Book Review: Speculation Now


Vyhayanthi Venuturupalli Rao (editor), 272 pgs, Duke University Press and the Vera List Center for Art and Politics, $29.95 

The Vera List Center for Art and Politics, part of the New School in New York, has produced this experimental political almanac on the theme of speculation out of one its recent series of exhibitions and roundtables. It’s an exploratory and transdisciplinary assortment of texts and art, captured and designed to reflect myriad approaches to speculation, a theme chosen in response to Barack Obama’s generic call for “change”.

There are 60 or so contributions. Lize Mogel’s appropriation of distorted satellite images critically examines the irony of high tech map imaging rendered in maxi-pixels, useless to the common user. Satya Pemmaraju’s texts contrasts what speculative action ought to look like (a mind-set of the work-in-progress involving “…anxiety, nervousness, tension, and the relentless not-knowing that accompanies birth.”) with case studies of standard financial market practices. Laura Kurgan’s collaboration on the Exits project is an insightful hybrid of refugee activism, computer art and statistics.

These nuanced works are complimented by sidebars on almost each page, bits of an experimental glossary distributed throughout the book. For instance the word models is entered twice, each by a different author, each providing their own definition and anecdotes. Also among the texts and the artworks are blue-framed postcards with questions arising from roundtable discussions, ordered by participants’ birthdays, an in a sequence that acts as an arbitrary and destabilizing discourse within the project.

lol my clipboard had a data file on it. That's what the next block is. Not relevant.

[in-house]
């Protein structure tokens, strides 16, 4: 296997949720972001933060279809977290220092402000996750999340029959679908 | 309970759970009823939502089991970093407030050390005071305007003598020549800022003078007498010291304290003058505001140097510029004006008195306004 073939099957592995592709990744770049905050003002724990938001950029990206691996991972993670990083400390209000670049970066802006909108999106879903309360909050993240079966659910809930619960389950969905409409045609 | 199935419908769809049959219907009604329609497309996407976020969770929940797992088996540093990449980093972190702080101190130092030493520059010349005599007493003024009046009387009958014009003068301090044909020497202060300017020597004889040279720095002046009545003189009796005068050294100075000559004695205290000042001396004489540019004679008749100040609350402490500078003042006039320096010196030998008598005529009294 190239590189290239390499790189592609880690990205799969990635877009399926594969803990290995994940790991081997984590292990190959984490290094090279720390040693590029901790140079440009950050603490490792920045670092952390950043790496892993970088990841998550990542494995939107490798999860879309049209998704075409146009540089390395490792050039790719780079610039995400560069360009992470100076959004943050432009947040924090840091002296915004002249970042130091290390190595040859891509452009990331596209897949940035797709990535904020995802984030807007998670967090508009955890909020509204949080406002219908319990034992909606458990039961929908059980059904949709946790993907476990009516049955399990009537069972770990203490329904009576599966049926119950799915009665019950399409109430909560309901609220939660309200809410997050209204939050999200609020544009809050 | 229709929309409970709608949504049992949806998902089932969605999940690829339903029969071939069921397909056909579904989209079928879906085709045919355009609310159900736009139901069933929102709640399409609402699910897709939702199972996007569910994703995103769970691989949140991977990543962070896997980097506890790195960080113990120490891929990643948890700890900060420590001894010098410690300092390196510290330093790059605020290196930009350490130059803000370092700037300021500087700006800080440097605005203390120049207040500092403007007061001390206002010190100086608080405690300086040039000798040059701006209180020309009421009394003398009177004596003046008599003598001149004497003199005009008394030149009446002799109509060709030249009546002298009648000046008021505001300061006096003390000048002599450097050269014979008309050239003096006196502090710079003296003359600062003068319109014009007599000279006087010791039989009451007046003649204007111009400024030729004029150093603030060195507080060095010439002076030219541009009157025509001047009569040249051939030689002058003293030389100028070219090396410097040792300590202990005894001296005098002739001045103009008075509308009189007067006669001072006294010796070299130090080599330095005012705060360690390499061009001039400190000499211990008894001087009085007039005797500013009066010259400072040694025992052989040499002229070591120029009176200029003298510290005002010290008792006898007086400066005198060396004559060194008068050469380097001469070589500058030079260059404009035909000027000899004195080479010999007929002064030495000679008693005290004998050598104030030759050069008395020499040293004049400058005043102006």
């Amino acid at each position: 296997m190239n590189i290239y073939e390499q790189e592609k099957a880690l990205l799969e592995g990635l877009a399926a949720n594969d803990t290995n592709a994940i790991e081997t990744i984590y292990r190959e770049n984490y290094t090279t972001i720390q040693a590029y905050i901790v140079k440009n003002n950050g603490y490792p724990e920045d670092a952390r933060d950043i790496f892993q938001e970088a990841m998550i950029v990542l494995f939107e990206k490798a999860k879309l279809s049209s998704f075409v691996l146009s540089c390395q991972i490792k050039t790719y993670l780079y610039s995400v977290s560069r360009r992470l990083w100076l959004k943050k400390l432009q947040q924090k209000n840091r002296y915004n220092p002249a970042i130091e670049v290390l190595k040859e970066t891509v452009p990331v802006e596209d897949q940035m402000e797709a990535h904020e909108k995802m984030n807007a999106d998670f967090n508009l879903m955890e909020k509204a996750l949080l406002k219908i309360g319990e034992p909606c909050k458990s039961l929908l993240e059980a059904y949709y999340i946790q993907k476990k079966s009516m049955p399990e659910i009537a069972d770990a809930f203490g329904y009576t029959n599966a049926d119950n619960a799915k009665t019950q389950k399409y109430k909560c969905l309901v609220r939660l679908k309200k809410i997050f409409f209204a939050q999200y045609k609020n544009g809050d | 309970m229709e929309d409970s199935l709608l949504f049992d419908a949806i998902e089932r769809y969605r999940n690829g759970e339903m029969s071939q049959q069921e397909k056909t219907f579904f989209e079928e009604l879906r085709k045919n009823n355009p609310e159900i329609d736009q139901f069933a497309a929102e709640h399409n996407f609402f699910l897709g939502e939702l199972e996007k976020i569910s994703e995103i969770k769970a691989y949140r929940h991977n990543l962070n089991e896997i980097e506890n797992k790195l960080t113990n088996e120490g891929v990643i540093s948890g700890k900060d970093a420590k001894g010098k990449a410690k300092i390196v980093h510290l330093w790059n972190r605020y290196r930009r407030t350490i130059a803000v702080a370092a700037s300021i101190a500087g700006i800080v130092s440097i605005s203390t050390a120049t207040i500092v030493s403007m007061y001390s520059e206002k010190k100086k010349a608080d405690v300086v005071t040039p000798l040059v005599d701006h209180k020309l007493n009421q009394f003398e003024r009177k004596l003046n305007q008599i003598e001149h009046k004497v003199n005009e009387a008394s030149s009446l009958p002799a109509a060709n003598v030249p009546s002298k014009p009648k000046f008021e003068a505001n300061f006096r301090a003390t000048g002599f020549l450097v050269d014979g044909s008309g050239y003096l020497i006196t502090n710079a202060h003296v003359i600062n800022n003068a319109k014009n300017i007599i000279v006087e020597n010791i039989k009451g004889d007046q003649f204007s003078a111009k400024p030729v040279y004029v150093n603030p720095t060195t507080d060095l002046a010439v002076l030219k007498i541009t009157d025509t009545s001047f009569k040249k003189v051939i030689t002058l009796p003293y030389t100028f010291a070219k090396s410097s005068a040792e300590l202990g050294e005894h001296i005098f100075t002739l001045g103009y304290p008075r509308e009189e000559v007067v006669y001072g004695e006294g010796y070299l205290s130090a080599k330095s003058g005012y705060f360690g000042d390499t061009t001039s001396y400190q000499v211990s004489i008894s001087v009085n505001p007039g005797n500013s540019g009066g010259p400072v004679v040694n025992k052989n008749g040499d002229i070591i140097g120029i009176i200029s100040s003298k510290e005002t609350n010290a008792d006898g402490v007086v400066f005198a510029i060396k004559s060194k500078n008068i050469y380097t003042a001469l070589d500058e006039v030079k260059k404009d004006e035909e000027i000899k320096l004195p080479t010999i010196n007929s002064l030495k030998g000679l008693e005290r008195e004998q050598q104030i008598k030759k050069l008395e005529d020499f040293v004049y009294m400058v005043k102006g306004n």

At first glance, the reader may feel some uncertainty about approaching such a seemingly complex collection. The intentional conceptual randomness is set against a remixed visual and typographic style (don’t miss the ingenious use of type in the page numbering.) However the editors manage to avoid that slapped-together visual construction which anthologies sometimes suffer from. Rather, the book is an eloquent and intricate political work of art and writing. (Marc Tremblay)